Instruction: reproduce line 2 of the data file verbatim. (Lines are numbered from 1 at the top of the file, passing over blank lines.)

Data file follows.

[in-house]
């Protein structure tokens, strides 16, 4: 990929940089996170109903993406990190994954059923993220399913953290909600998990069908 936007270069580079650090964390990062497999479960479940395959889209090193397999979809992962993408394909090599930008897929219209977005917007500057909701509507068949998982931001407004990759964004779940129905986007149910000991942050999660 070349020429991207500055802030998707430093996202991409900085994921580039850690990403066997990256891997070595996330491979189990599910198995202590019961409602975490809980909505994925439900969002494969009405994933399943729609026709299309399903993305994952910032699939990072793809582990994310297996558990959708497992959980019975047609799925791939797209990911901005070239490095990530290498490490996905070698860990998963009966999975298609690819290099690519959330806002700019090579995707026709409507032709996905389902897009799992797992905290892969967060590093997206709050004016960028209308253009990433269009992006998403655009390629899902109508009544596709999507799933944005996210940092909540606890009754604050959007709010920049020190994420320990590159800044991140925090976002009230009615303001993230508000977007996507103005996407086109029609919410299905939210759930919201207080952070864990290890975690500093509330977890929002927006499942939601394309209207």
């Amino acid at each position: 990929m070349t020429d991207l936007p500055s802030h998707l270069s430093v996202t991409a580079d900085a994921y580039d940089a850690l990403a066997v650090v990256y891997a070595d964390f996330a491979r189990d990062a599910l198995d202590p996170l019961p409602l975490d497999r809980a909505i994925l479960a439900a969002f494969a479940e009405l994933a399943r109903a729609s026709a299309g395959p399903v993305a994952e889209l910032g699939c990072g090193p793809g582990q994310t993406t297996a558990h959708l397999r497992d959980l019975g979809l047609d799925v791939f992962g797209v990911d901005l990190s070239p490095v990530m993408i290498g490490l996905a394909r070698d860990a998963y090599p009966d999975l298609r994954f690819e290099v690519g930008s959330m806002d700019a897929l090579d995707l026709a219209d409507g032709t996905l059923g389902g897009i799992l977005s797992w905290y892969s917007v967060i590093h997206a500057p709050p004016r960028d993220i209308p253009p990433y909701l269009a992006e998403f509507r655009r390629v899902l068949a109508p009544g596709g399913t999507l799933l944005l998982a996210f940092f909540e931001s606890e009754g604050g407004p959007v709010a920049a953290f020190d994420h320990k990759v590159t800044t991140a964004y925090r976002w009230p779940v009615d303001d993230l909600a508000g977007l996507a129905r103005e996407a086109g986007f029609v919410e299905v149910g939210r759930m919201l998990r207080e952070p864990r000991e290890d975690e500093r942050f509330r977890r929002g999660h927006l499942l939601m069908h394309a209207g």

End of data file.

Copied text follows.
């Protein structure tokens, strides 16, 4: 990929940089996170109903993406990190994954059923993220399913953290909600998990069908 936007270069580079650090964390990062497999479960479940395959889209090193397999979809992962993408394909090599930008897929219209977005917007500057909701509507068949998982931001407004990759964004779940129905986007149910000991942050999660 070349020429991207500055802030998707430093996202991409900085994921580039850690990403066997990256891997070595996330491979189990599910198995202590019961409602975490809980909505994925439900969002494969009405994933399943729609026709299309399903993305994952910032699939990072793809582990994310297996558990959708497992959980019975047609799925791939797209990911901005070239490095990530290498490490996905070698860990998963009966999975298609690819290099690519959330806002700019090579995707026709409507032709996905389902897009799992797992905290892969967060590093997206709050004016960028209308253009990433269009992006998403655009390629899902109508009544596709999507799933944005996210940092909540606890009754604050959007709010920049020190994420320990590159800044991140925090976002009230009615303001993230508000977007996507103005996407086109029609919410299905939210759930919201207080952070864990290890975690500093509330977890929002927006499942939601394309209207």